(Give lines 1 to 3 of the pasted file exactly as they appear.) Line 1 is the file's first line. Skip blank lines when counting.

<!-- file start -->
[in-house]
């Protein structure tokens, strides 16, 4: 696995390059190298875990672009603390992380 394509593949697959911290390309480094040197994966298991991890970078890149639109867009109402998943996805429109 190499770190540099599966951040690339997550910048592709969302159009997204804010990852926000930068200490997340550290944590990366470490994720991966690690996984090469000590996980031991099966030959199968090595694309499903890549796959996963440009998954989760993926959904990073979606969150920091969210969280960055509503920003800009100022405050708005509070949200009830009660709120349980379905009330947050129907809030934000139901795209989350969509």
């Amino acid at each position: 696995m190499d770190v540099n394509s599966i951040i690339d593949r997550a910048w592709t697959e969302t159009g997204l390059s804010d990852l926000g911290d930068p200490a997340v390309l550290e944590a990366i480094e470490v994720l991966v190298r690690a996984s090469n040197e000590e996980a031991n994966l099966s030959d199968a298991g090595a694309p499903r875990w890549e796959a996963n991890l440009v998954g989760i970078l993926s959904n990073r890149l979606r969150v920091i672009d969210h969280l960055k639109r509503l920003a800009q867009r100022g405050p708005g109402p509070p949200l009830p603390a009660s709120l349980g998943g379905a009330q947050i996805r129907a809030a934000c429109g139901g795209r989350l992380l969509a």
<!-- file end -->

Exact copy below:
[in-house]
């Protein structure tokens, strides 16, 4: 696995390059190298875990672009603390992380 394509593949697959911290390309480094040197994966298991991890970078890149639109867009109402998943996805429109 190499770190540099599966951040690339997550910048592709969302159009997204804010990852926000930068200490997340550290944590990366470490994720991966690690996984090469000590996980031991099966030959199968090595694309499903890549796959996963440009998954989760993926959904990073979606969150920091969210969280960055509503920003800009100022405050708005509070949200009830009660709120349980379905009330947050129907809030934000139901795209989350969509």
């Amino acid at each position: 696995m190499d770190v540099n394509s599966i951040i690339d593949r997550a910048w592709t697959e969302t159009g997204l390059s804010d990852l926000g911290d930068p200490a997340v390309l550290e944590a990366i480094e470490v994720l991966v190298r690690a996984s090469n040197e000590e996980a031991n994966l099966s030959d199968a298991g090595a694309p499903r875990w890549e796959a996963n991890l440009v998954g989760i970078l993926s959904n990073r890149l979606r969150v920091i672009d969210h969280l960055k639109r509503l920003a800009q867009r100022g405050p708005g109402p509070p949200l009830p603390a009660s709120l349980g998943g379905a009330q947050i996805r129907a809030a934000c429109g139901g795209r989350l992380l969509a």